kill em outdoors

Bowhunting Wild Turkeys Tip: Kill ‘em Like Cash

You should wear black only when bowhunting wild turkeys from a ground blind, right? Not necessarily . . .

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Johnny Cash didn’t wear black because it would help him kill more wild turkeys, but it would have.

If you have a field where turkeys are feeding regularly, but it’s often too windy to keep a pop-up style ground blind in place, then hide in plain sight. Be the bird.

For this system to be effective, you want turkeys to see you — at least part of you. Wear a camo hat, facemask and pants, but a black long-sleeve shirt or jacket. Sit butt on the ground. A predator-style seat with back support is mandatory. There are several models available; one that has worked well for me is the ALPS OutdoorZ Backwoods stadium seat. Set up your ambush right where you most often see turkeys mingling/feeding.

Stick two strutting decoys facing away from you (I use Primos B-Mobiles), one right off your right foot, one off your left foot. Off your right shoulder (as a right-handed shooter), set up another male bird; I prefer a Flextone Funky Chicken jake decoy. Leave just enough room with the decoy to your right to draw your bow to the left. The plan is to shoot between the two strutting decoys as a pissed-off tom or jake comes over to investigate.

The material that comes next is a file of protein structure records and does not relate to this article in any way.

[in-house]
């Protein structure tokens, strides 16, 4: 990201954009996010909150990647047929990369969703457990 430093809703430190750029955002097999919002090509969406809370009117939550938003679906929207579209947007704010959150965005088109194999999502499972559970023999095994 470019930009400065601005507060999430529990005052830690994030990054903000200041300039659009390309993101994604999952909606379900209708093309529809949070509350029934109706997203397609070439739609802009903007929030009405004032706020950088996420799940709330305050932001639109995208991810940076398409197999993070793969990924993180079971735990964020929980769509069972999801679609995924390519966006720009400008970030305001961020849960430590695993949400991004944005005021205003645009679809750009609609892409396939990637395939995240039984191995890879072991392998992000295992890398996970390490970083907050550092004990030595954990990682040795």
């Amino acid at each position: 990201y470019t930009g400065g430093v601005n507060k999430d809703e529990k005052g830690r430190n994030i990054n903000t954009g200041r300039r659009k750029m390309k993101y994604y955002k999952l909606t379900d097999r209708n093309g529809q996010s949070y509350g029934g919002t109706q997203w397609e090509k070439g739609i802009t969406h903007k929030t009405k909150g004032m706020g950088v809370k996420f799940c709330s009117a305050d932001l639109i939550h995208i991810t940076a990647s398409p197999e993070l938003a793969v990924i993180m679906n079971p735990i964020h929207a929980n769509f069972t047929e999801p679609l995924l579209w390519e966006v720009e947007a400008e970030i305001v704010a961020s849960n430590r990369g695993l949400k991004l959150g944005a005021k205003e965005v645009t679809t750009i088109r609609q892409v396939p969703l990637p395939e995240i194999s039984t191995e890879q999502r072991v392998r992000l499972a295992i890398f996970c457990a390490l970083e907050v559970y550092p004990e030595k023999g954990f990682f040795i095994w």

Don’t worry about being hidden to draw, even at point-blank range. The turkeys expect to see movement from a cluster of three toms/jakes, especially on a windy day. With your black shirt, you’ll look like the body or tail fan of another strutting turkey. Draw slow and steady when your target bird is walking toward you at 10 yards. When he gets to 5 to 7 yards, drop the hammer, which for me is a 125-grain Magnus Bullhead to the bird’s head or neck.

Generally, the three decoys do the work and calling isn’t necessary, but I always have a shaker call sitting beside me just in case. I rely on a Primos “The Gobbler,” but any loud gobbler call will work.

The Johnny Cash system enables you to hunt effectively without hauling a heavy blind, the wind is your friend and not your foe, and best of all, you have an unobstructed view of the world around you.

Important safety note: I use this technique on private land and only when I can see a great distance all around me, and never within sight of a road. I don’t want a trespasser with a shotgun crawling up on my setup and taking a 60-yard poke.

You should wear black only when bowhunting wild turkeys from a ground blind, right? Not necessarily . . .